Dish up the Skyline and start scooping the Graeter’s. Trey Grayson is coming home.
The Northern Kentucky native on Wednesday was named the new president of the Northern Kentucky Chamber of Commerce. He starts the job July 1.
“This is kind of a perfect job for me,” said Grayson, who confessed to missing his hometown chili and ice cream in previous interviews. “The job is to essentially improve the quality of life.”
Grayson, 42, is well known in the region. He grew up in Edgewood and graduated from Dixie Heights High School in 1990 as valedictorian. He got his undergraduate degree from Harvard University and then went to University of Kentucky on scholarship to get an MBA and law degree.
Grayson was elected Kentucky Secretary of State in 2003 in his first run for public office. He was re-elected handily four years later.
He and his wife and two daughters moved to Massachusetts in early 2011 after he was named director of Harvard’s Institute of Politics. The move came after he lost to Rand Paul in the 2010 GOP primary for the U.S. Senate seat that was open after Sen. Jim Bunning retired.
Grayson spoke with WCPO about his plans for the chamber, what lessons from his unsuccessful senate campaign he plans to apply to the job and whether he wants to run for political office again someday. Excerpts follow.
Q: The region is facing plenty of challenges. I’d like to get your thoughts on a few. What’s your first order of business when it comes to the Brent Spence Bridge project?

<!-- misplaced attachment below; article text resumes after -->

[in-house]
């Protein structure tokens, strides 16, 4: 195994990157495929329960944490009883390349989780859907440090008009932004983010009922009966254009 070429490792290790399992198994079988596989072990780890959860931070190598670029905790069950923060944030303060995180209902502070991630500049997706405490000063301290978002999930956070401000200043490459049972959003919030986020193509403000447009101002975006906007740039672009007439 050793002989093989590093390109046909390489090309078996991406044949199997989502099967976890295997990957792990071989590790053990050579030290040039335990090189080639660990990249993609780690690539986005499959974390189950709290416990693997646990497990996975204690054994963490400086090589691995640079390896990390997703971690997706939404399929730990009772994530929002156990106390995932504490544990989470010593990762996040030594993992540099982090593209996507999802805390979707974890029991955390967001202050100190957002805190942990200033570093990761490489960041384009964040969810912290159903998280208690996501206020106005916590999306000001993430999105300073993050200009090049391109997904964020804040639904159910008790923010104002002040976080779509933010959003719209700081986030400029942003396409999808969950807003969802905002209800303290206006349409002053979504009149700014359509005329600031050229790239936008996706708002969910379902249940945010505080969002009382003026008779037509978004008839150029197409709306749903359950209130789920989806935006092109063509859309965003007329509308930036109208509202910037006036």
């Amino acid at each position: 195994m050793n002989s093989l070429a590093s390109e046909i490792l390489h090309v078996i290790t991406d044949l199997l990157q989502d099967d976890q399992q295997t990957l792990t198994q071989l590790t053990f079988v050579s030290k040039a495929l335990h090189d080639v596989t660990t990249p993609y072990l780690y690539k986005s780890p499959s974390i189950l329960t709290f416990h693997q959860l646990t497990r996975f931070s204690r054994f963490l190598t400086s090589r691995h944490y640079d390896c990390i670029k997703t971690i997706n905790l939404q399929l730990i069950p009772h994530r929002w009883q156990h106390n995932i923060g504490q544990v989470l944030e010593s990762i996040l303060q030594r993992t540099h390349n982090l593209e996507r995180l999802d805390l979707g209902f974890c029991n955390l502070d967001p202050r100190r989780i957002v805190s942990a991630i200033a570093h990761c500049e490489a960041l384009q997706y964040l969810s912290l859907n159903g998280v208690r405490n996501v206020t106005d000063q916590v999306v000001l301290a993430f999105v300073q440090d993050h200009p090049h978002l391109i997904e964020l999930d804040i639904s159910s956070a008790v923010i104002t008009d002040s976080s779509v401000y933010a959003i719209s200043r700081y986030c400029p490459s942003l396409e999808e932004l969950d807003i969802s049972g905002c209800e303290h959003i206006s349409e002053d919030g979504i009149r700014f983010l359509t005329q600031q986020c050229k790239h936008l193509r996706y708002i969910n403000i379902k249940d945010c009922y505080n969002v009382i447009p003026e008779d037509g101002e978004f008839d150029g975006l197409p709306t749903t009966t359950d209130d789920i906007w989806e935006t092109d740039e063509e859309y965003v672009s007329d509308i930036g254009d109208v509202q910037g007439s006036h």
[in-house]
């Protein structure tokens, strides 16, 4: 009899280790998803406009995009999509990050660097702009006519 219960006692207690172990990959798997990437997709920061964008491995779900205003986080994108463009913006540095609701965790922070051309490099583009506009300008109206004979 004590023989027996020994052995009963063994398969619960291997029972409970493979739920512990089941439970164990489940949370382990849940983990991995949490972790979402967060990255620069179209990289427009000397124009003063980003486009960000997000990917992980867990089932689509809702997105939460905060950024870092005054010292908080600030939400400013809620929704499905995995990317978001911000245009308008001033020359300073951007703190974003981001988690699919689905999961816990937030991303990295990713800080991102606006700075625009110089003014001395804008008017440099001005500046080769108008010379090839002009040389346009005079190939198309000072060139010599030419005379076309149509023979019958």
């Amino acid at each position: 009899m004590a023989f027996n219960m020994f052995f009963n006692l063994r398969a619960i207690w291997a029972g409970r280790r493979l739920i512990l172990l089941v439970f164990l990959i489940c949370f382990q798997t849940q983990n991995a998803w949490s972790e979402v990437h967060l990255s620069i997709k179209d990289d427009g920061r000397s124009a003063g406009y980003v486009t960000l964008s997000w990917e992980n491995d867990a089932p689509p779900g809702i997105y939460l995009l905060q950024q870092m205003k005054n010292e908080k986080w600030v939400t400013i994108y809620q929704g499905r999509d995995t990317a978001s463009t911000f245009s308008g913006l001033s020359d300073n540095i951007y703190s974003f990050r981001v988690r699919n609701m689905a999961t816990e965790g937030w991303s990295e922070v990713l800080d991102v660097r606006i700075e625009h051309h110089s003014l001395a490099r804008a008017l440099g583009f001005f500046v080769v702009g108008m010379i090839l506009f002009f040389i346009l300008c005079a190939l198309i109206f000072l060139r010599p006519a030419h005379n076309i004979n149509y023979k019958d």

A: The first order of business – really on anything – for me is to get up to speed. I’m from Northern Kentucky. I’ve been following what’s going on. And I have some opinions. But I need to know a lot more.
One of the things that’s pretty clear is that we have to engage in a conversation that starts from the premise that the bridge needs to be upgraded. It’s not safe, there’s too much traffic, it’s getting worse. Then walk through what are the solutions, how do you find funding for the solutions. I think we’re selling the community on the need for a replacement and pay for it in whatever way we need to pay for it.
It’s pretty clear that the community’s not there yet. They’re not ready to say we need a bridge, we need tolls to get them done, and that’s the reality.
The first order of business is to have those conversations and identify the facts.
It’s a lot of talking and listening, but it’s important for the region so it’s going to be one of the first conversations we start.
Insiders can read the rest of WCPO's Q&A with Grayson, including what he had to say about whether he will run for political office again.